Family Ratings of Communication Largely Reflect Expressive Language and Conversation-Level Ability in People With Aphasia Purpose Family ratings of communication and social interactions represent an important source of information about people with aphasia. Because of the reliance on family/partner ratings as an outcome measure in many aphasia treatment studies and in the clinic, there is a great need for the validation of commonly used family/partner ... Supplement Article
Supplement Article  |   November 01, 2015
Family Ratings of Communication Largely Reflect Expressive Language and Conversation-Level Ability in People With Aphasia
 
Author Affiliations & Notes
  • Robert Fucetola
    Department of Neurology, Washington University School of Medicine, St. Louis, MO
  • Lisa Tabor Connor
    Department of Occupational Therapy, MGH Institute of Health Professions, Boston, MA
  • Disclosure: The authors have declared that no competing interests existed at the time of publication.
    Disclosure: The authors have declared that no competing interests existed at the time of publication. ×
  • Correspondence to Robert Fucetola: fucetolar@neuro.wustl.edu
  • Editor: Anastasia Raymer
    Editor: Anastasia Raymer×
  • Associate Editor: Nina Simmons-Mackie
    Associate Editor: Nina Simmons-Mackie×
Article Information
Normal Language Processing / Language Disorders / Aphasia / Attention, Memory & Executive Functions / Supplement: Select Papers From the 44th Clinical Aphasiology Conference
Supplement Article   |   November 01, 2015
Family Ratings of Communication Largely Reflect Expressive Language and Conversation-Level Ability in People With Aphasia
American Journal of Speech-Language Pathology, November 2015, Vol. 24, S790-S797. doi:10.1044/2015_AJSLP-14-0135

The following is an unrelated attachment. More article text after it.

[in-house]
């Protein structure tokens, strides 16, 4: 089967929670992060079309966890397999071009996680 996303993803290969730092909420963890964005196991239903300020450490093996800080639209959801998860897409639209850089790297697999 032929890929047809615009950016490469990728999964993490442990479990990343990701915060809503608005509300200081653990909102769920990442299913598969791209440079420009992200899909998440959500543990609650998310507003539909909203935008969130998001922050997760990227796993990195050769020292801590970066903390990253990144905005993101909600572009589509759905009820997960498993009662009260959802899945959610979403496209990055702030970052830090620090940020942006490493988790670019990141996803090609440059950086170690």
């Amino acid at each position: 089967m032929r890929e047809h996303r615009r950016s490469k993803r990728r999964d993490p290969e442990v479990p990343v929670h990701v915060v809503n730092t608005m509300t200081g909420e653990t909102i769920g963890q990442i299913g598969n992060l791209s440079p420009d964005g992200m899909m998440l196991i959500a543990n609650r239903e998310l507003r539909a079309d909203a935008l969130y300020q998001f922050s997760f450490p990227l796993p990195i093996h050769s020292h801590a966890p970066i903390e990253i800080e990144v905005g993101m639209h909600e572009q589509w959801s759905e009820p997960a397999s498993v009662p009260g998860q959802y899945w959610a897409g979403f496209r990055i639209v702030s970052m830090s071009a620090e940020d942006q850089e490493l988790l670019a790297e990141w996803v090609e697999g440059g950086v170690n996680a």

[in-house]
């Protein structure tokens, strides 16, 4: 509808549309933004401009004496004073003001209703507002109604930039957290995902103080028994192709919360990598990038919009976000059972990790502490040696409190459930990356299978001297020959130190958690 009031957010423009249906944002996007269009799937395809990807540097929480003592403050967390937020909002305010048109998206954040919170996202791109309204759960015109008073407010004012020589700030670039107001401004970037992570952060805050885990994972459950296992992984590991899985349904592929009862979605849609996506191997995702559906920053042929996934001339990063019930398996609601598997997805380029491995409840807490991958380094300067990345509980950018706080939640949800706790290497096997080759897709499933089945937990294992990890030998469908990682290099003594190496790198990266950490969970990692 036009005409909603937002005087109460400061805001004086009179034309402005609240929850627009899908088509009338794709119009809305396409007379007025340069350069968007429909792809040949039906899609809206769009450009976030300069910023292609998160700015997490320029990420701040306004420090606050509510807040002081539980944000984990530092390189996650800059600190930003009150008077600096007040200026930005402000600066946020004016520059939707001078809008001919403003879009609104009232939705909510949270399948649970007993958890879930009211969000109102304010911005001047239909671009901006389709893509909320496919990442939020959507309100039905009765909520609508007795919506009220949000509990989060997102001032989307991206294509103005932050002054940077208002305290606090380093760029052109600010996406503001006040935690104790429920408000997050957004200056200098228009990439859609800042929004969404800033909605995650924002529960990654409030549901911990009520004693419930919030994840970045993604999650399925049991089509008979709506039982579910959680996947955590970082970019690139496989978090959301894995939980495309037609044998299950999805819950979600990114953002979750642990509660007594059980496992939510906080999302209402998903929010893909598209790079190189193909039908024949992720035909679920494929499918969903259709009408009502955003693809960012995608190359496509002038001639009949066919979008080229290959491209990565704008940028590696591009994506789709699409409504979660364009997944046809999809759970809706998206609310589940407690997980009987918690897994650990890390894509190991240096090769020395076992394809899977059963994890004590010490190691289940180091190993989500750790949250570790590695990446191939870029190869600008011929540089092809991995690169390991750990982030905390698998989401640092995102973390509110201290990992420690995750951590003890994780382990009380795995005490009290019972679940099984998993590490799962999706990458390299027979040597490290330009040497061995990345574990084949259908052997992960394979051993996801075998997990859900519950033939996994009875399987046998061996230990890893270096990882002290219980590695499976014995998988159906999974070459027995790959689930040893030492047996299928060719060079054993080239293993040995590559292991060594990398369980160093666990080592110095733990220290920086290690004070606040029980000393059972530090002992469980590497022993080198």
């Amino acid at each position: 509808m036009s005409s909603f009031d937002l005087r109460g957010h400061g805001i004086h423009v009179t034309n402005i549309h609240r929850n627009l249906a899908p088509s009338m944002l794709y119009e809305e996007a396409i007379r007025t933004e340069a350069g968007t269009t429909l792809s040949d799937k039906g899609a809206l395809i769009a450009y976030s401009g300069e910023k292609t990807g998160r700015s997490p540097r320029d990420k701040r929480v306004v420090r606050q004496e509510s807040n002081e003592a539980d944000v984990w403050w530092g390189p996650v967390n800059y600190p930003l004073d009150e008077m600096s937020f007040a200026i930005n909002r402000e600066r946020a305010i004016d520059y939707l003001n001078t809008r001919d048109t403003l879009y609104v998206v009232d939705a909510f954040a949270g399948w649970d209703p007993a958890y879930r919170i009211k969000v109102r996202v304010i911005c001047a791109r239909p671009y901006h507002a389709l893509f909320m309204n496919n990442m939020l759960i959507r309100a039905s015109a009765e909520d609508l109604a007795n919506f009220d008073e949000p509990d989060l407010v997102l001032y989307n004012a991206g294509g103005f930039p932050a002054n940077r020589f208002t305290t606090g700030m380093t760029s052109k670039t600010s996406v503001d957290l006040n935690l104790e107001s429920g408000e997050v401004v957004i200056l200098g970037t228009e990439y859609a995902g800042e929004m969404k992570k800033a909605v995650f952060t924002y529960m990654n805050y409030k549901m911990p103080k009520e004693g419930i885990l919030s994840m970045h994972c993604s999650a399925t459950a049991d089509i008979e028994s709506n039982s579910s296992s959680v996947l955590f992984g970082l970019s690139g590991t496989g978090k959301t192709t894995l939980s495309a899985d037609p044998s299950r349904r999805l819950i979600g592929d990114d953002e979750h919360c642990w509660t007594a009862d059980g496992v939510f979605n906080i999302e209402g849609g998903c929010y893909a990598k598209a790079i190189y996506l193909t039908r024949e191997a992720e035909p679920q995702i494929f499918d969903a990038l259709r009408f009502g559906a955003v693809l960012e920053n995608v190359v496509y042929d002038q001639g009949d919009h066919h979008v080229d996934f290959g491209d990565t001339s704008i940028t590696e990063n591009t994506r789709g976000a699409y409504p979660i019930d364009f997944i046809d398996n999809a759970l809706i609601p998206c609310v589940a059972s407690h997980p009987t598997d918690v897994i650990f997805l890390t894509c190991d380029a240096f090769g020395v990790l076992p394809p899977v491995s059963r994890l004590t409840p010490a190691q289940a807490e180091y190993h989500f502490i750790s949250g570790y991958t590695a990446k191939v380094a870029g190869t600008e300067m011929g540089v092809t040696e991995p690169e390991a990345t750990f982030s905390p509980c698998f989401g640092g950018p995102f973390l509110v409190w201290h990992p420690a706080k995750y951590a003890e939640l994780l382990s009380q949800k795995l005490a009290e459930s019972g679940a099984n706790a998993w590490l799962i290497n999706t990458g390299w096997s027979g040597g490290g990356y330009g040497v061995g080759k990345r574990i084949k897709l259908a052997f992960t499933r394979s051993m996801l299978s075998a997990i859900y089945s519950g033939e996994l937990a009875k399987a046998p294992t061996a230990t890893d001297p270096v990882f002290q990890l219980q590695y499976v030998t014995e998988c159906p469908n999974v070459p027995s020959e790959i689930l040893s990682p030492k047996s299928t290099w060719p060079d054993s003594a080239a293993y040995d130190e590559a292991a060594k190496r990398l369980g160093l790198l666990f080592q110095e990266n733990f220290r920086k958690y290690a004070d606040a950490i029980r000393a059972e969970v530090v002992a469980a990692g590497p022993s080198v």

History: Received September 11, 2014 , Revised January 9, 2015 , Accepted February 5, 2015
 
American Journal of Speech-Language Pathology, November 2015, Vol. 24, S790-S797. doi:10.1044/2015_AJSLP-14-0135
History: Received September 11, 2014; Revised January 9, 2015; Accepted February 5, 2015

Purpose Family ratings of communication and social interactions represent an important source of information about people with aphasia. Because of the reliance on family/partner ratings as an outcome measure in many aphasia treatment studies and in the clinic, there is a great need for the validation of commonly used family/partner rating measures, and a better understanding of predictors of family ratings of communication.

Method The communication ability of 130 individuals with aphasia due to neurologic illness was rated by family members/partners on the Communicative Effectiveness Index (CETI; Lomas et al., 1989). Information on aphasia severity, mood, quality of life, nonverbal cognitive functioning, and various demographic factors was collected.

Results Principal component analysis confirmed a 2-factor model best represents the relationships among CETI rating items, and this model largely consists of a conversation-level ability factor. Family ratings were largely predicted by the patient's expressive (not receptive) language but also patient self-perceived quality of communication life.

Conclusions Family/partners typically rate the effectiveness of communication based largely on expressive language, despite the fact that other aspects of the aphasia (e.g., listening comprehension) are as important for everyday communication.

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